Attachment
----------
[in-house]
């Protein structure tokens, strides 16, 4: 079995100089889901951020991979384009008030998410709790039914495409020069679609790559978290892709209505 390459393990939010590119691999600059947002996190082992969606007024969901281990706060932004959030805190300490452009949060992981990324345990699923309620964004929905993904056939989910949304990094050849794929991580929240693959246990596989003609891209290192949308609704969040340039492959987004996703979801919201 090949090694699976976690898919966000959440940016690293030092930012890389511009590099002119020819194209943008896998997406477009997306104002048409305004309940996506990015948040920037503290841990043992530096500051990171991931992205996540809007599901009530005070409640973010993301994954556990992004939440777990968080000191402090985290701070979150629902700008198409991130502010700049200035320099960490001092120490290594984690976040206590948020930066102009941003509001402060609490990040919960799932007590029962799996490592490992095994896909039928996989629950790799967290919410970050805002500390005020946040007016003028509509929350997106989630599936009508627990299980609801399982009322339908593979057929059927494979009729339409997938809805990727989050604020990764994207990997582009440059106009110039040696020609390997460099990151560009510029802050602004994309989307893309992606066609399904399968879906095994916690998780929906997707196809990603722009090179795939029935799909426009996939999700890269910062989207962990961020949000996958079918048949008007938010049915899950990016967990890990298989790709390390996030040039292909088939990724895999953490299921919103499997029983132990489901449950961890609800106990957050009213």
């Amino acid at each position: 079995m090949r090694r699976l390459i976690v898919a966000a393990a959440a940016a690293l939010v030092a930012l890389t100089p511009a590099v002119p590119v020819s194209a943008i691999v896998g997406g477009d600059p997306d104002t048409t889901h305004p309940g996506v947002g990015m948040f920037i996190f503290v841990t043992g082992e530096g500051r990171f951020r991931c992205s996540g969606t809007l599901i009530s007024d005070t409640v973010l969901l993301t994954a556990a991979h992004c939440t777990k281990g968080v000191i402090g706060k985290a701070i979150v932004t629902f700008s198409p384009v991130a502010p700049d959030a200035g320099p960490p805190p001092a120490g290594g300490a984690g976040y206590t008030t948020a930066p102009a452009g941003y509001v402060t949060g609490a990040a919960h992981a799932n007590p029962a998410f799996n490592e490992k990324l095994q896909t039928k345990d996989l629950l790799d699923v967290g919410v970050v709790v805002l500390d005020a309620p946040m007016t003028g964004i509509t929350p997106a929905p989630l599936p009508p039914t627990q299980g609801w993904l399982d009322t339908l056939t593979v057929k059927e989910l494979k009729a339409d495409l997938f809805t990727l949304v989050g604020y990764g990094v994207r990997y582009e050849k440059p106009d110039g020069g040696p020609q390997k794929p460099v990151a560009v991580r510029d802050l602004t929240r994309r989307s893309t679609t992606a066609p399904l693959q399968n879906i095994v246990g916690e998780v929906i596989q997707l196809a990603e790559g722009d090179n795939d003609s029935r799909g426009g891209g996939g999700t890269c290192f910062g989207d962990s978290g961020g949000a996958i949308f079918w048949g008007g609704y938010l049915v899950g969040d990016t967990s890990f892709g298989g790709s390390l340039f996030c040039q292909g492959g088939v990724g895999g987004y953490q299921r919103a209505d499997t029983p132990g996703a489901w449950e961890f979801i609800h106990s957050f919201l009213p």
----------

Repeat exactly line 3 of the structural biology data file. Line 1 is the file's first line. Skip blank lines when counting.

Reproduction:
């Amino acid at each position: 079995m090949r090694r699976l390459i976690v898919a966000a393990a959440a940016a690293l939010v030092a930012l890389t100089p511009a590099v002119p590119v020819s194209a943008i691999v896998g997406g477009d600059p997306d104002t048409t889901h305004p309940g996506v947002g990015m948040f920037i996190f503290v841990t043992g082992e530096g500051r990171f951020r991931c992205s996540g969606t809007l599901i009530s007024d005070t409640v973010l969901l993301t994954a556990a991979h992004c939440t777990k281990g968080v000191i402090g706060k985290a701070i979150v932004t629902f700008s198409p384009v991130a502010p700049d959030a200035g320099p960490p805190p001092a120490g290594g300490a984690g976040y206590t008030t948020a930066p102009a452009g941003y509001v402060t949060g609490a990040a919960h992981a799932n007590p029962a998410f799996n490592e490992k990324l095994q896909t039928k345990d996989l629950l790799d699923v967290g919410v970050v709790v805002l500390d005020a309620p946040m007016t003028g964004i509509t929350p997106a929905p989630l599936p009508p039914t627990q299980g609801w993904l399982d009322t339908l056939t593979v057929k059927e989910l494979k009729a339409d495409l997938f809805t990727l949304v989050g604020y990764g990094v994207r990997y582009e050849k440059p106009d110039g020069g040696p020609q390997k794929p460099v990151a560009v991580r510029d802050l602004t929240r994309r989307s893309t679609t992606a066609p399904l693959q399968n879906i095994v246990g916690e998780v929906i596989q997707l196809a990603e790559g722009d090179n795939d003609s029935r799909g426009g891209g996939g999700t890269c290192f910062g989207d962990s978290g961020g949000a996958i949308f079918w048949g008007g609704y938010l049915v899950g969040d990016t967990s890990f892709g298989g790709s390390l340039f996030c040039q292909g492959g088939v990724g895999g987004y953490q299921r919103a209505d499997t029983p132990g996703a489901w449950e961890f979801i609800h106990s957050f919201l009213p």